The German FIT model was so successful that the government buyback decreased from a high of €0.58/kWh in 2004 to €0.12/kWh in 2017 for small PV roof systems and less than €0.10/kWh for ground-mounted and large roof systems.

If we’re committed to reaching zero emissions, we must return to that goal of local self-sufficiency, this time with free power from the sun & wind instead of clear-cutting forests or burning fossils

Feed-in tariffs at the federal and state level have been proven to be highly effective around the world. It’s time to bring back this powerful tool to really move the ball forward on the renewable energy transition in all states, not just the progressive leading states.

A federal feed-in tariff like Germany’s or China’s, which pays a guaranteed price for energy produced by renewables, could both drive renewables investment.

The much maligned Public Utility Regulatory Policies Act, PURPA for short, is back in the news. Not that it ever went away. PURPA has been the foundation stone upon which renewable electricity generation has been built in the United States.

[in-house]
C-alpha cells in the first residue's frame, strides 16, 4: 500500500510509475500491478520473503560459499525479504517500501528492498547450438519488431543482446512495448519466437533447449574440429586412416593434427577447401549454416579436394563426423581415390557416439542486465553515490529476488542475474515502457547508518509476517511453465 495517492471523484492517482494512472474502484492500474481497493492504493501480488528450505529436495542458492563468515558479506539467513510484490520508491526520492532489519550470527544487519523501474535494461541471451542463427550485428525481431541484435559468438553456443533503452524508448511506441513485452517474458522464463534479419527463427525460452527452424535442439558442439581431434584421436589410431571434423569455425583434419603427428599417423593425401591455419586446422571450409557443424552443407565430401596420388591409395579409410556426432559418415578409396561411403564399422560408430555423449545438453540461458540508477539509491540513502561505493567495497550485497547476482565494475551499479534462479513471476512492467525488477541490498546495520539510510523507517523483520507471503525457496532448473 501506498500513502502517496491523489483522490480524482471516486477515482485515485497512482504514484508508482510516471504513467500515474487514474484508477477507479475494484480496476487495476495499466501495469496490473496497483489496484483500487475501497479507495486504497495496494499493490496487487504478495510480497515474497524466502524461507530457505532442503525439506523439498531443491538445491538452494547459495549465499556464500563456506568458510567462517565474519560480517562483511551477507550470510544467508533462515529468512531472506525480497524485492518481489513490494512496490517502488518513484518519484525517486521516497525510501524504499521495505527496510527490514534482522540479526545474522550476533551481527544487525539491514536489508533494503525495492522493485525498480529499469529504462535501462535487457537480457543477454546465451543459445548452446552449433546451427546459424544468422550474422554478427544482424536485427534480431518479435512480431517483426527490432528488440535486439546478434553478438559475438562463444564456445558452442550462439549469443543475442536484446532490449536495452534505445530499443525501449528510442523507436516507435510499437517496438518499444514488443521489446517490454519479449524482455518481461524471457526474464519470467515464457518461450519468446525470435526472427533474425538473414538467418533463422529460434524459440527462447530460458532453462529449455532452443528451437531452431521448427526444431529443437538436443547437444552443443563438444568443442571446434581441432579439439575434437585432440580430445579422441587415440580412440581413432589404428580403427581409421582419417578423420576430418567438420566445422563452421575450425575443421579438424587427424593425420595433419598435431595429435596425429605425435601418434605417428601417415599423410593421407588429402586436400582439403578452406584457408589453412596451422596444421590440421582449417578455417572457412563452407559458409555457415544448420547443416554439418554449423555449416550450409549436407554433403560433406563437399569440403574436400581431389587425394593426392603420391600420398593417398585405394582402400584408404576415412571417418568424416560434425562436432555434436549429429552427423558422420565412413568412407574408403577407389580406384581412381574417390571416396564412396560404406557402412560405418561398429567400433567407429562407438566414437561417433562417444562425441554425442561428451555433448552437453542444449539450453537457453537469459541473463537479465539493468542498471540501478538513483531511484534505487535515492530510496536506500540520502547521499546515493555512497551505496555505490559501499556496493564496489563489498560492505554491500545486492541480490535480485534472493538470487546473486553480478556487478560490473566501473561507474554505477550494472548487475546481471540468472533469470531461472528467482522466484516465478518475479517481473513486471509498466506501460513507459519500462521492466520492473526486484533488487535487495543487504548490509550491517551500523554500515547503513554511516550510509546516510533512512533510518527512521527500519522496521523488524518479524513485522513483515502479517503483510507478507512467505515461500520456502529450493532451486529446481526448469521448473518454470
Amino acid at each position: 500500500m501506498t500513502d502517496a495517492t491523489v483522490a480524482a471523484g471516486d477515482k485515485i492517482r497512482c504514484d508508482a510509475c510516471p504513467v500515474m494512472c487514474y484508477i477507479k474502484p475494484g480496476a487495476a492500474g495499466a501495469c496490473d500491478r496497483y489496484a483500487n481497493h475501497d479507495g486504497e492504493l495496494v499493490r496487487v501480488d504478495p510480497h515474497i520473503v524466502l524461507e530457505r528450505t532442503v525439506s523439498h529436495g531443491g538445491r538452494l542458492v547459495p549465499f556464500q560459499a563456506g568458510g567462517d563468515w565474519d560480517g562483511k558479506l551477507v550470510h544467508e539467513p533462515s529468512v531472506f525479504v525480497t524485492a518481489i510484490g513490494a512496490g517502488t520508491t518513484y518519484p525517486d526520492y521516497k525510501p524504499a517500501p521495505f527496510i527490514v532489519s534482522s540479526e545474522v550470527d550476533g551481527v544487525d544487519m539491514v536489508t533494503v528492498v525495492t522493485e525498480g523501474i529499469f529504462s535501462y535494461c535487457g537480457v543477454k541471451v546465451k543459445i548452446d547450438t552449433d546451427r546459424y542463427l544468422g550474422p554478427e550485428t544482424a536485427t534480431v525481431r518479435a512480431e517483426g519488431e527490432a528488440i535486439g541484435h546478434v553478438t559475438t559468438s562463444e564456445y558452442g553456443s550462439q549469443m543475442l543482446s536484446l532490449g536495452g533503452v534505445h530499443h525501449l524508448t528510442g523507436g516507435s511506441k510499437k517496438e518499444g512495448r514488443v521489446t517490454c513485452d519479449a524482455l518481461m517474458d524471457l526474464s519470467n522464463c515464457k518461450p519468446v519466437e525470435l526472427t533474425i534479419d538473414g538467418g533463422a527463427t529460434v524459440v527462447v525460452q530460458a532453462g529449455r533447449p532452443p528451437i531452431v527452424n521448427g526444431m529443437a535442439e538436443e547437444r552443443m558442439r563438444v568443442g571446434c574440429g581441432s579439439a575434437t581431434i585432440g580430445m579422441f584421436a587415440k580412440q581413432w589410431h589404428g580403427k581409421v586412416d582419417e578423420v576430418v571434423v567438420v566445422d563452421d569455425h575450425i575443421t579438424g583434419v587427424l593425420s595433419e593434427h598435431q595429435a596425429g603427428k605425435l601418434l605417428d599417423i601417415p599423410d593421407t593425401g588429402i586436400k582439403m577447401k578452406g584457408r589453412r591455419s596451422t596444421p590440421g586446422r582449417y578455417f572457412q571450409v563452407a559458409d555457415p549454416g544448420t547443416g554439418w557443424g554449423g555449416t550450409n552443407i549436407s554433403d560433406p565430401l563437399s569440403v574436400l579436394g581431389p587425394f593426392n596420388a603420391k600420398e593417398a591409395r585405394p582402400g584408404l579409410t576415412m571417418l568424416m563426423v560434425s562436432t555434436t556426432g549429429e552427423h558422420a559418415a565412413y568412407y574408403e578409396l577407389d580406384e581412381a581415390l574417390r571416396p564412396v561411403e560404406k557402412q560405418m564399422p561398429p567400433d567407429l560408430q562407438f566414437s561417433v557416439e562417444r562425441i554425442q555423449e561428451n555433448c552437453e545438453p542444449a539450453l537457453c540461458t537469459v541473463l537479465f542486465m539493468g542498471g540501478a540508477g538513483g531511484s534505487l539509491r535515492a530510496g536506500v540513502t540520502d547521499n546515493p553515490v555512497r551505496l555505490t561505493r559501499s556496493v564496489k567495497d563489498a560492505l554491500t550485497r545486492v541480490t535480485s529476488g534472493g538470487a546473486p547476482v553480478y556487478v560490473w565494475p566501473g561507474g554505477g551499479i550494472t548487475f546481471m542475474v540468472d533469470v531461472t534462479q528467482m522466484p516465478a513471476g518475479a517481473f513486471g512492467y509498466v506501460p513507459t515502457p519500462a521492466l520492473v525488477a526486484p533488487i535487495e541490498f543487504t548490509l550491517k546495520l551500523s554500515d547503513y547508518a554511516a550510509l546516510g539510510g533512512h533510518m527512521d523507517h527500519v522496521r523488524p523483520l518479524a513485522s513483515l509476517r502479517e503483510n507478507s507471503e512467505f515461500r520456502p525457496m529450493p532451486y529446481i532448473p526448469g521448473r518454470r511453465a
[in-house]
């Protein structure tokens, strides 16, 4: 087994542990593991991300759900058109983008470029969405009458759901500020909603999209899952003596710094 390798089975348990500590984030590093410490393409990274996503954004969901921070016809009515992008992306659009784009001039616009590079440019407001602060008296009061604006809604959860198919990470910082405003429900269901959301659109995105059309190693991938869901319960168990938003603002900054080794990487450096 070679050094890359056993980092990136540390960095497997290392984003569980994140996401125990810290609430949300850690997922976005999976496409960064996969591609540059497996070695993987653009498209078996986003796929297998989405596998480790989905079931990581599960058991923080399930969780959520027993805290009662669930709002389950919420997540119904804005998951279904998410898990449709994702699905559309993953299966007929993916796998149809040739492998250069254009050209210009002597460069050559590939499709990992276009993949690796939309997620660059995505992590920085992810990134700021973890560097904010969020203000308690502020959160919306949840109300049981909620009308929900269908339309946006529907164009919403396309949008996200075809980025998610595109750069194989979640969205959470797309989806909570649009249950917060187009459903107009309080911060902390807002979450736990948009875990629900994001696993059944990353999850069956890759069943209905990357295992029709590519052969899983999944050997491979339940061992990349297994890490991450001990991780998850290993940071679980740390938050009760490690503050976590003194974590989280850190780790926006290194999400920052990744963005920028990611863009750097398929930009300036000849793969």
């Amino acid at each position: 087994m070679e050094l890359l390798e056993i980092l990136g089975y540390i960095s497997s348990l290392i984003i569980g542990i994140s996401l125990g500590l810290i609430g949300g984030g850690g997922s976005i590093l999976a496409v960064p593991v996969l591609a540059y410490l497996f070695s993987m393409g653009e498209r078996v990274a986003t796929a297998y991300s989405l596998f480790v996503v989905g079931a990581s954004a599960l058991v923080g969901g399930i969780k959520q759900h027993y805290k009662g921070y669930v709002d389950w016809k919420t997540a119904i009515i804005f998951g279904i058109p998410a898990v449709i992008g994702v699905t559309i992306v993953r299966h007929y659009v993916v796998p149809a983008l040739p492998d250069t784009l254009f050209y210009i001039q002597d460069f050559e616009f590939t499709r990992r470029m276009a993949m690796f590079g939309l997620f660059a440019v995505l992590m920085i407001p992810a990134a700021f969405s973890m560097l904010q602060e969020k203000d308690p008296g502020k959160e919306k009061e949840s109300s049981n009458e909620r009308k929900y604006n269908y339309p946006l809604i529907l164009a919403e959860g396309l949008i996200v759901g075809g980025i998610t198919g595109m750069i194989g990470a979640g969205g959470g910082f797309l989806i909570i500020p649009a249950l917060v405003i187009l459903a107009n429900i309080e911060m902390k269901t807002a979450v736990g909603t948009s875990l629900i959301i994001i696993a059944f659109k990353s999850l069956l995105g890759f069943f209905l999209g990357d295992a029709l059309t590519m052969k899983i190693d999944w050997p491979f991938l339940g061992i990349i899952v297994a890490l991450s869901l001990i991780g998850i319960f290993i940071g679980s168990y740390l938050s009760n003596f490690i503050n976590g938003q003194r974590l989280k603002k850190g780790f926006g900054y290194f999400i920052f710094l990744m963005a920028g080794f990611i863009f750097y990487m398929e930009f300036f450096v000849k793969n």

A successful plan that has boosted renewable energy investments in more than 50 countries is a policy mechanism called, “feed-in tariffs.” The plan pays a competitive price for locally produced renewable energy, which is more efficient than energy imported from distant solar and wind farms.

In recent years, feed-in tariff activity has focused primarily on revisions to current policies, underscoring the need for stable and predictable, yet flexible, policy environments

Using RPSs and FITs as proxies, this article makes the case for closer integration of quantity- and price-based policies for better allocation of investor and regulatory risk. With aggregate risk mitigation greater than the subtotal of its parts, a joint RPS-FIT regime requires lower returns to leverage private-sector investment in renewables while ensuring sustainable growth in clean energy deployment.

The gold standard, however, for maximizing both the speed of development and the spread of economic development benefits is the feed-in tariff policy first pioneered by the United States in the late 1970s.

This report is a comprehensive study taking an in-depth look at Germany’s solar support programs and how the United States can benefit in the long term from the experiences of the world’s leading solar producer. . . “By and large, the German path has been remarkably successful, given the goal – shared by a great majority of the population – of ‘de-fossilizing’ Germany’s electricity sector.”